“Academic fraud is among the most egregious of N.C.A.A. violations,” the NCAA report states. “The committee was concerned with the large number of student-athletes involved in the fraud and especially by the fact that individuals within the institution’s (academic advisers) unit were involved. The committee was further troubled by the fact that there were warning signs indicating that academic improprieties were taking place, but these warning signs were, for the most part, ignored.”
University of Minnesota – 3 employees, 18 athletes, 4 years: On the eve of the NCAA basketball tournament in 1999, the St. Paul Pioneer Press reported that a former tutor and office manager for the basketball team had written hundreds of papers for players.
The NCAA found that Jan Gangelhoff completed coursework for at least 18 basketball players. Former academic adviser Alonzo Newby arranged the work with the knowledge of coach Clem Haskins.
To reward the two employees, Haskins paid Gangelhoff $3,000 of his own money and also paid for a leased car for Newby for six years.
“The violations were significant, widespread and intentional,” the NCAA ruled. “More than that, their nature – academic fraud – undermined the bedrock foundation of a university and the operation of its intercollegiate athletics program.”
The NCAA put the team on probation for four years and vacated all tournament records of the players and team for four seasons, including 1997, when the Golden Gophers won the Big Ten title and made the NCAA Final Four for the first time. Haskins’ record was also stripped of the tournament victories and any mention of the Final Four appearance.
University of Georgia – 1 coach, 3 players, 1 year: The scandal centered around assistant basketball coach Jim Harrick Jr., son of head coach Jim Harrick.
Harrick Jr. fraudulently awarded “A” grades to three basketball players in a course he was teaching, “Coaching Principles and Strategies of Basketball.” The NCAA described it as “a sham class.” One player never went to class, while the other two attended a few times. None took a final exam. The NCAA put the Georgia basketball team on probation for four years and cut back on scholarships.
Purdue University – 1 coach, 1 player, 1 year: In 2007, the NCAA placed Purdue on probation for two years after finding that a former assistant women’s basketball coach helped a former player commit academic fraud by writing two papers for the student and later lied about it to investigators. The school lost two of its 15 scholarships that year.
But not all cases of academic misconduct brought NCAA sanctions. In 1981, professor Jan Kemp complained that the University of Georgia had intervened so that nine football players passed a remedial English course that they had failed. The players remained eligible to play in that season’s Sugar Bowl.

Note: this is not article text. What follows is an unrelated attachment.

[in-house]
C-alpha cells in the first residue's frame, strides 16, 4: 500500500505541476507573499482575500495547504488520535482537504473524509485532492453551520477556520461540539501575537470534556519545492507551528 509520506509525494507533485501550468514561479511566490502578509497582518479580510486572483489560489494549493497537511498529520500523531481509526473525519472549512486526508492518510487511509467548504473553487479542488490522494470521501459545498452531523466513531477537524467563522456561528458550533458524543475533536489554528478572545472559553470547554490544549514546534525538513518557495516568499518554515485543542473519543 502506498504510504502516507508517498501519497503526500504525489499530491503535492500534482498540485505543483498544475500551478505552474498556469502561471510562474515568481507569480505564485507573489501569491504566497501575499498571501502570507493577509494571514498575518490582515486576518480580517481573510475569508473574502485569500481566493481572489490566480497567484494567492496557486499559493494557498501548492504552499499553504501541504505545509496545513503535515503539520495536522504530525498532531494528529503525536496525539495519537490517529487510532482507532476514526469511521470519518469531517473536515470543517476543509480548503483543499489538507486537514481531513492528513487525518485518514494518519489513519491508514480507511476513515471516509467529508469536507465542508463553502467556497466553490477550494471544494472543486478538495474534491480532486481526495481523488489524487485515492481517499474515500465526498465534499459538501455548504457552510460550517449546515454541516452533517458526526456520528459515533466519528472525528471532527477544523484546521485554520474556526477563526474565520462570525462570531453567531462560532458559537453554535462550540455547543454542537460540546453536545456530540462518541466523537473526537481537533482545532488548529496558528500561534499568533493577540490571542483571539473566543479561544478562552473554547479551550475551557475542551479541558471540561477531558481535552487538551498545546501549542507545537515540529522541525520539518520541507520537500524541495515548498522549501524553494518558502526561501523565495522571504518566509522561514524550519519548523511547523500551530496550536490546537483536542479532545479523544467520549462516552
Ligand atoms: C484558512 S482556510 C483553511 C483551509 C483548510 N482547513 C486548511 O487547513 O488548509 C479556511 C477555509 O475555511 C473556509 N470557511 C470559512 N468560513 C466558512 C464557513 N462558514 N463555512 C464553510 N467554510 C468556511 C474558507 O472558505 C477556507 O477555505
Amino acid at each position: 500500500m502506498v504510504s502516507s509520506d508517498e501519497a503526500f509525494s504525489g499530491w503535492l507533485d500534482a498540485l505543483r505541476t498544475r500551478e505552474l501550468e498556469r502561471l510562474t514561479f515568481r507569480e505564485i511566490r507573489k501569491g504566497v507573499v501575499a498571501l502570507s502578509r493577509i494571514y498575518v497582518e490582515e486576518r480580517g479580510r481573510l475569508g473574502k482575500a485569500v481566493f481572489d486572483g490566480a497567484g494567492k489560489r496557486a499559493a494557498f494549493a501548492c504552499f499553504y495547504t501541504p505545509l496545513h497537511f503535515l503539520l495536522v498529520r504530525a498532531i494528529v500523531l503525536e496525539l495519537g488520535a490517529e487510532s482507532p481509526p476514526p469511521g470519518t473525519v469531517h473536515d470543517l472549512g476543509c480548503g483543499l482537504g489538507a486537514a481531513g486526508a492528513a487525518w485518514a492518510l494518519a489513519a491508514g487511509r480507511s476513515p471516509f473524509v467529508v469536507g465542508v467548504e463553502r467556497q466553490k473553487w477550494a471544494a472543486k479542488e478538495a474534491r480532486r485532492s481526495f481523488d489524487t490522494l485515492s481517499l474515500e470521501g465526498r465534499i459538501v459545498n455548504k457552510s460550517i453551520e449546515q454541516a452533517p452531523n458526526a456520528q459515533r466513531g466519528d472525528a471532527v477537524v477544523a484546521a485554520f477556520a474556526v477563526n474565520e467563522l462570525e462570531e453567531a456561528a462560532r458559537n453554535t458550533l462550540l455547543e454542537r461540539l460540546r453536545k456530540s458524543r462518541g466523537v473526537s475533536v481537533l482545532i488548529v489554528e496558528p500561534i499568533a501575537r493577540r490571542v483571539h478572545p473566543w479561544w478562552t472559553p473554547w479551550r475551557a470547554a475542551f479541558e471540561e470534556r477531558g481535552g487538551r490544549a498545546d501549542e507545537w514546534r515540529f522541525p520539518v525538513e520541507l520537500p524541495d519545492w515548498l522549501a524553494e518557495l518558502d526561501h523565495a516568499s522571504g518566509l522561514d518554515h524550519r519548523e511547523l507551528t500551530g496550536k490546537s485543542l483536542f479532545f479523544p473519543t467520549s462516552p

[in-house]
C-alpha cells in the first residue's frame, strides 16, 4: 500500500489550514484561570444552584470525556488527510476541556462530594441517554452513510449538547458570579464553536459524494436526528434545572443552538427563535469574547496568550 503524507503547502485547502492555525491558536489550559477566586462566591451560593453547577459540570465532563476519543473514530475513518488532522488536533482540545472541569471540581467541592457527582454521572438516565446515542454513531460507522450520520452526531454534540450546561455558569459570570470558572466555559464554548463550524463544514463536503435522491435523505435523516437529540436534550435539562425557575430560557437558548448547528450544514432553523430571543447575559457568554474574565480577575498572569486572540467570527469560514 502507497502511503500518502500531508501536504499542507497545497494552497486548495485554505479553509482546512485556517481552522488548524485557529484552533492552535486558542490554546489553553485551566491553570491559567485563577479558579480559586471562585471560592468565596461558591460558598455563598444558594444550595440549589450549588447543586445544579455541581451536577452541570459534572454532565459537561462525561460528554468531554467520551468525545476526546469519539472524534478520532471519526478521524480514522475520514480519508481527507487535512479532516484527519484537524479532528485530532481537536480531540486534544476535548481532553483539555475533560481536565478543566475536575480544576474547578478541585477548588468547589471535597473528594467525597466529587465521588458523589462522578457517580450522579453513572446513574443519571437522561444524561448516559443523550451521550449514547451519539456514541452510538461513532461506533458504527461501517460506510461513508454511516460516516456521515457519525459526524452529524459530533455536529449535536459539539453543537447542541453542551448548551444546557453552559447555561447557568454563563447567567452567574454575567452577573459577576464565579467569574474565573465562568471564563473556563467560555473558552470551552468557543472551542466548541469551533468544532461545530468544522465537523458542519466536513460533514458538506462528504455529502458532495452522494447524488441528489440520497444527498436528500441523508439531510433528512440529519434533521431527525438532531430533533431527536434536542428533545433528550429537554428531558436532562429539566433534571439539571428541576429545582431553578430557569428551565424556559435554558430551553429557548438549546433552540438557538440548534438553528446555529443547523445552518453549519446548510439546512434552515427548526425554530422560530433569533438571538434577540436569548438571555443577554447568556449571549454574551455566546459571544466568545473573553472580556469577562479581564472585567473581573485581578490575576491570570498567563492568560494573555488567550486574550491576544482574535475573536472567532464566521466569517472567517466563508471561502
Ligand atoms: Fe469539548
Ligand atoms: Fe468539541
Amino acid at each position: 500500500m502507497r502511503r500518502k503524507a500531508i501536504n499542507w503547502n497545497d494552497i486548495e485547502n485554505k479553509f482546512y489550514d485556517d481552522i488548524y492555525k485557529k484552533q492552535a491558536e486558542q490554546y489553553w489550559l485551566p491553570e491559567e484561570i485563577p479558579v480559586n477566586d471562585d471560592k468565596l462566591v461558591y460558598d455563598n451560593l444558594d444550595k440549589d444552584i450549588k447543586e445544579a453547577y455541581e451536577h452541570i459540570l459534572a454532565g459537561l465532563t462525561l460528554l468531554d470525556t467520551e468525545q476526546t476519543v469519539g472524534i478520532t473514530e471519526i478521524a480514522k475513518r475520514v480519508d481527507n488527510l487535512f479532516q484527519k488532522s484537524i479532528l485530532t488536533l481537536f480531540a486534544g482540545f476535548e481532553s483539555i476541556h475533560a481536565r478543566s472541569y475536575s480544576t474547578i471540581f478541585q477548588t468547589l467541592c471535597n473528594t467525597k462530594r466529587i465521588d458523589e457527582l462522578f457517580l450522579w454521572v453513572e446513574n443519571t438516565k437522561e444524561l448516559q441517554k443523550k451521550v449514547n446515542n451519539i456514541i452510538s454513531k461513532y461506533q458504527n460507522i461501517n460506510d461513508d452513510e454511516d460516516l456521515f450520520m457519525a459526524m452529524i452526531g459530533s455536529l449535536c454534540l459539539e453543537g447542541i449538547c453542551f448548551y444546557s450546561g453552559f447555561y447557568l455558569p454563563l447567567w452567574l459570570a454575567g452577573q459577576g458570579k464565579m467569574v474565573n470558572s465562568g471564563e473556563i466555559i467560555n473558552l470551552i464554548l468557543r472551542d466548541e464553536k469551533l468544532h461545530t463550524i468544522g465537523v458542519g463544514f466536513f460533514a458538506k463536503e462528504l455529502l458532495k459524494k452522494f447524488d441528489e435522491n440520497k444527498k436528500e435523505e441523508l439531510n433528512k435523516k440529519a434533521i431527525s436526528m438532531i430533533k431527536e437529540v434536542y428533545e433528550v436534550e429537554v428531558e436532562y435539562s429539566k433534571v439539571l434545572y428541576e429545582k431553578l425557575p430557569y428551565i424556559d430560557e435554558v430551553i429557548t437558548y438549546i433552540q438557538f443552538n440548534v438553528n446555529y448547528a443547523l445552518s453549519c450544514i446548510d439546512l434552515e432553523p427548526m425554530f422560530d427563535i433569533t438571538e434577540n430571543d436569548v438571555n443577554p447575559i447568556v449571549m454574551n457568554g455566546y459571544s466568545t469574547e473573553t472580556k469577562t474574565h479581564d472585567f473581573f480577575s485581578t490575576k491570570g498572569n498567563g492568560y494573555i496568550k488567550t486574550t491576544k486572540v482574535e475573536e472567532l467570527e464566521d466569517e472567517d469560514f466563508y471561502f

The university later fired Kemp. She sued; a federal jury found the university had illegally fired her and awarded her $2.5 million. The award was later reduced to $1 million.
More recently, The New York Times reported in 2006 that Auburn University’s sociology department chairman was allowing football players to take independent study-style classes that required little or no work, boosting their grade-point averages and helping them maintain their eligibility on the field.
The independent study courses benefited athletes, but the NCAA did not act. They were seen as internal concerns over how universities conduct their own classes.
Lack of transparency
Bruce Svare, a psychology professor who directs the National Institute for Sports Reform, said the UNC case is the biggest academic fraud scandal in college sports.
“Take a look at the number of athletes involved, the number of complicit university personnel, and the length of time that it went on,” he said.
He said a more vigilant faculty and more transparency involving the athletes’ academics are necessary to combat what happened.
Many universities, including UNC, have resisted transparency, saying federal privacy laws forbid them from discussing the records and behavior of individual students. For example, the Wainstein report released 900 pages of university records as underlying documents, some of them partially redacted. The News & Observer had requested many of those records under the North Carolina public records law but received only a small percentage of them.
“Academic fraud begins and ends with faculty, staff and administrators who are sympathetic to athletes and sports programs on their campuses,” Svare said. “Thus, the solution is truth-telling, transparency and disclosure. For courses taken by members of sports teams, universities should make public the courses taken by athletes, the names of the professors who teach them, and the courses’ GPA.”
But some think the solutions need to be found off campus. U.S. Rep. Tony Cardenas, a California Democrat, said all college athletes should receive a solid education. He said reform requires outside pressure such as investigative congressional hearings or new laws.
“We have a perfect example here of a fine institution that allowed itself to be bastardized in the pursuit of athletic glory,” Cardenas said. “They are cheating these students out of an education.”